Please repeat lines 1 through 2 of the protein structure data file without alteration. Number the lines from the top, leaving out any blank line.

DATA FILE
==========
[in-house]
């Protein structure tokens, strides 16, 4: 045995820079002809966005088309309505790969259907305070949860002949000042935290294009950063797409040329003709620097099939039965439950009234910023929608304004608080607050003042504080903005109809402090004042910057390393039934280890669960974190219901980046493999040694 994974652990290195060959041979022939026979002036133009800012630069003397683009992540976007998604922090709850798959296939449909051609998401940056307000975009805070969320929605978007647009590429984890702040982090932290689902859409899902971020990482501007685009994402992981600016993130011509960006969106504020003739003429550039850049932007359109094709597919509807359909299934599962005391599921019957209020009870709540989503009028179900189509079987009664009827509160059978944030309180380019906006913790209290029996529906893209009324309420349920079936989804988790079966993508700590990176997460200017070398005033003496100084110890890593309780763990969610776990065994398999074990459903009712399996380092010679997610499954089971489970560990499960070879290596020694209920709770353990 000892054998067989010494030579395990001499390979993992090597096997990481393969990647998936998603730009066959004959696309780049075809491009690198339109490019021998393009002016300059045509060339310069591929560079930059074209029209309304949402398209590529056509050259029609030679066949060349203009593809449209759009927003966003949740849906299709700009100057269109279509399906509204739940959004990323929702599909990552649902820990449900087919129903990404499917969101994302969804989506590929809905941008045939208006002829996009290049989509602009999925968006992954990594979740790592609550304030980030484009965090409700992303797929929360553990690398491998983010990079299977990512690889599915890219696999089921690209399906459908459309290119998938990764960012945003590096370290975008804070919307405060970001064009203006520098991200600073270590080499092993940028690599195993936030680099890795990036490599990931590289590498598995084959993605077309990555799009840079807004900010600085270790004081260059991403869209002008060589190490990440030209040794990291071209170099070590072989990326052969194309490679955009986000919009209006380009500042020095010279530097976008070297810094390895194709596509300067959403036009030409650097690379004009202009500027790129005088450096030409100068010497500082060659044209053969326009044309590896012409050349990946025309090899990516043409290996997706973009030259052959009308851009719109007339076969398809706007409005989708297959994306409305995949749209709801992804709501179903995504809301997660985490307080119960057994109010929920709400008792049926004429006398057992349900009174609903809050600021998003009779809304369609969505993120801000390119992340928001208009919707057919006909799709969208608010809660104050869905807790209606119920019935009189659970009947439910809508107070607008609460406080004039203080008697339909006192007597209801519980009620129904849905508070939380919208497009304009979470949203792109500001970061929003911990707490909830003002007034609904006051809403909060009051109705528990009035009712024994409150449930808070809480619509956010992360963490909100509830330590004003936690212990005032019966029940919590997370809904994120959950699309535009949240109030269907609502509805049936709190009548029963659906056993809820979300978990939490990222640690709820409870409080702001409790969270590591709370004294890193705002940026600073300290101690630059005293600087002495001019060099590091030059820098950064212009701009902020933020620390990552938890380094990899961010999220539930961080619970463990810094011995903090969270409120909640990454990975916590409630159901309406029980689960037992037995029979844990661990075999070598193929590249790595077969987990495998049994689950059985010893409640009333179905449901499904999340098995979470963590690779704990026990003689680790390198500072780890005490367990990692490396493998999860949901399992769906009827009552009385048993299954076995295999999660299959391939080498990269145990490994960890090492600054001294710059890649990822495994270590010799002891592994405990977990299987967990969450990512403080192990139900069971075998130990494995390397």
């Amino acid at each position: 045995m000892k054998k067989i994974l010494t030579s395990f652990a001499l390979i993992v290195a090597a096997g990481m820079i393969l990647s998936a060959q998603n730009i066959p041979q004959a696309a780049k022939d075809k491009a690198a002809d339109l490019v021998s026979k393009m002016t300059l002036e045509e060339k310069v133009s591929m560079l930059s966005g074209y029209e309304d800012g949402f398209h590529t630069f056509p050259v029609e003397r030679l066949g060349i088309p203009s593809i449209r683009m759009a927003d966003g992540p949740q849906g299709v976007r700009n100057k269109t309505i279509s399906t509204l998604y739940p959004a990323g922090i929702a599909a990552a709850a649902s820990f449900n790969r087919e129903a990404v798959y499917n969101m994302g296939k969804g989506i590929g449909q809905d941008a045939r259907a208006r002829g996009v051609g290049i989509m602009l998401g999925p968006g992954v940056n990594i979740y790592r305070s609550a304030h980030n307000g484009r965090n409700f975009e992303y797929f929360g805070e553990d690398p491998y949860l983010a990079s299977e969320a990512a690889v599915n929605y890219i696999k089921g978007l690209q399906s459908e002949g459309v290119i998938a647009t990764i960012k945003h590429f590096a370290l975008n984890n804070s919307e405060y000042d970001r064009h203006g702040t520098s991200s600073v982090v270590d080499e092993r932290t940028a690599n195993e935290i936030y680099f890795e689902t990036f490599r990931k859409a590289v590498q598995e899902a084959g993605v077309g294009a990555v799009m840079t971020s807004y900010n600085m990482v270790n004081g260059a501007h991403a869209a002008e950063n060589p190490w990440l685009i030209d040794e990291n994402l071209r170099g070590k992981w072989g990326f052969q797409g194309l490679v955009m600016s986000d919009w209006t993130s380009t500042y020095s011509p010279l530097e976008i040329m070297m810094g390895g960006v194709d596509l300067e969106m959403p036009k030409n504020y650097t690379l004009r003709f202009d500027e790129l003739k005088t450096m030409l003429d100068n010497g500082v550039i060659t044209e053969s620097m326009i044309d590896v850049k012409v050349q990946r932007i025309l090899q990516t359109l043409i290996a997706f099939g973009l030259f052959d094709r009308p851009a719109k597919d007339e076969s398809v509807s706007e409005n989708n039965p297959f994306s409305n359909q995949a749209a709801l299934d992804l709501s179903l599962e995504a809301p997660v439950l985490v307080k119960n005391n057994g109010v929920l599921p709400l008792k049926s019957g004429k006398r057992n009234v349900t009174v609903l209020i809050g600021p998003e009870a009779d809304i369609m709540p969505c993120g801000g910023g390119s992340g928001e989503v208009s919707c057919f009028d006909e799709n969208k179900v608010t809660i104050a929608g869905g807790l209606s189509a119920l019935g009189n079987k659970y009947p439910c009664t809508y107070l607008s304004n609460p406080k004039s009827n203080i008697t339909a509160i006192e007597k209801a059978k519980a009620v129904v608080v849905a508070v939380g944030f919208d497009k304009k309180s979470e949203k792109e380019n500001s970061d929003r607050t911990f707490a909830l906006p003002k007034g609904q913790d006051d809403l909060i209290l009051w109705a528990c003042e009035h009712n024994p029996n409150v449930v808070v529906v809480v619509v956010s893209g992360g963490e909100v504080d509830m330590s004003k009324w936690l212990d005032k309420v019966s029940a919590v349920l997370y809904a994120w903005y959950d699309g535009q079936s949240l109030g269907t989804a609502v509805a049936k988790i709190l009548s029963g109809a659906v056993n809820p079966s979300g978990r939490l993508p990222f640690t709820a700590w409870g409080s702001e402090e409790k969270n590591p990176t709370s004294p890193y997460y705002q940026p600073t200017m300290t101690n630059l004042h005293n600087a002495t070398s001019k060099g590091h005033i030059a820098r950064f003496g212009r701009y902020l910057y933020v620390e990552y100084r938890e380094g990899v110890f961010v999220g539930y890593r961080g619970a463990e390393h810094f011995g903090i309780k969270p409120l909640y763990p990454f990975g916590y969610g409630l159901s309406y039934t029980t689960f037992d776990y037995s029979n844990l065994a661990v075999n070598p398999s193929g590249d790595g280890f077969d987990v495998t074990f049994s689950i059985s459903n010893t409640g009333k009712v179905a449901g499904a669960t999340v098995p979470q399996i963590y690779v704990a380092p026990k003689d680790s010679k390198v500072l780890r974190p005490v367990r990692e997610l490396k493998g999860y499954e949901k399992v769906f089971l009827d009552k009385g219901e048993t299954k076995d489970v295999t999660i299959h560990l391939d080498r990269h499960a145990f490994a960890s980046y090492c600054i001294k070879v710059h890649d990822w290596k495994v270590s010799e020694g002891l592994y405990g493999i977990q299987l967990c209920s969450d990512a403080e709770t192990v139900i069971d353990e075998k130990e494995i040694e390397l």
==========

[in-house]
């Protein structure tokens, strides 16, 4: 045995820079002809966005088309309505790969259907305070949860002949000042935290294009950063797409040329003709620097099939039965439950009234910023929608304004608080607050003042504080903005109809402090004042910057390393039934280890669960974190219901980046493999040694 994974652990290195060959041979022939026979002036133009800012630069003397683009992540976007998604922090709850798959296939449909051609998401940056307000975009805070969320929605978007647009590429984890702040982090932290689902859409899902971020990482501007685009994402992981600016993130011509960006969106504020003739003429550039850049932007359109094709597919509807359909299934599962005391599921019957209020009870709540989503009028179900189509079987009664009827509160059978944030309180380019906006913790209290029996529906893209009324309420349920079936989804988790079966993508700590990176997460200017070398005033003496100084110890890593309780763990969610776990065994398999074990459903009712399996380092010679997610499954089971489970560990499960070879290596020694209920709770353990 000892054998067989010494030579395990001499390979993992090597096997990481393969990647998936998603730009066959004959696309780049075809491009690198339109490019021998393009002016300059045509060339310069591929560079930059074209029209309304949402398209590529056509050259029609030679066949060349203009593809449209759009927003966003949740849906299709700009100057269109279509399906509204739940959004990323929702599909990552649902820990449900087919129903990404499917969101994302969804989506590929809905941008045939208006002829996009290049989509602009999925968006992954990594979740790592609550304030980030484009965090409700992303797929929360553990690398491998983010990079299977990512690889599915890219696999089921690209399906459908459309290119998938990764960012945003590096370290975008804070919307405060970001064009203006520098991200600073270590080499092993940028690599195993936030680099890795990036490599990931590289590498598995084959993605077309990555799009840079807004900010600085270790004081260059991403869209002008060589190490990440030209040794990291071209170099070590072989990326052969194309490679955009986000919009209006380009500042020095010279530097976008070297810094390895194709596509300067959403036009030409650097690379004009202009500027790129005088450096030409100068010497500082060659044209053969326009044309590896012409050349990946025309090899990516043409290996997706973009030259052959009308851009719109007339076969398809706007409005989708297959994306409305995949749209709801992804709501179903995504809301997660985490307080119960057994109010929920709400008792049926004429006398057992349900009174609903809050600021998003009779809304369609969505993120801000390119992340928001208009919707057919006909799709969208608010809660104050869905807790209606119920019935009189659970009947439910809508107070607008609460406080004039203080008697339909006192007597209801519980009620129904849905508070939380919208497009304009979470949203792109500001970061929003911990707490909830003002007034609904006051809403909060009051109705528990009035009712024994409150449930808070809480619509956010992360963490909100509830330590004003936690212990005032019966029940919590997370809904994120959950699309535009949240109030269907609502509805049936709190009548029963659906056993809820979300978990939490990222640690709820409870409080702001409790969270590591709370004294890193705002940026600073300290101690630059005293600087002495001019060099590091030059820098950064212009701009902020933020620390990552938890380094990899961010999220539930961080619970463990810094011995903090969270409120909640990454990975916590409630159901309406029980689960037992037995029979844990661990075999070598193929590249790595077969987990495998049994689950059985010893409640009333179905449901499904999340098995979470963590690779704990026990003689680790390198500072780890005490367990990692490396493998999860949901399992769906009827009552009385048993299954076995295999999660299959391939080498990269145990490994960890090492600054001294710059890649990822495994270590010799002891592994405990977990299987967990969450990512403080192990139900069971075998130990494995390397």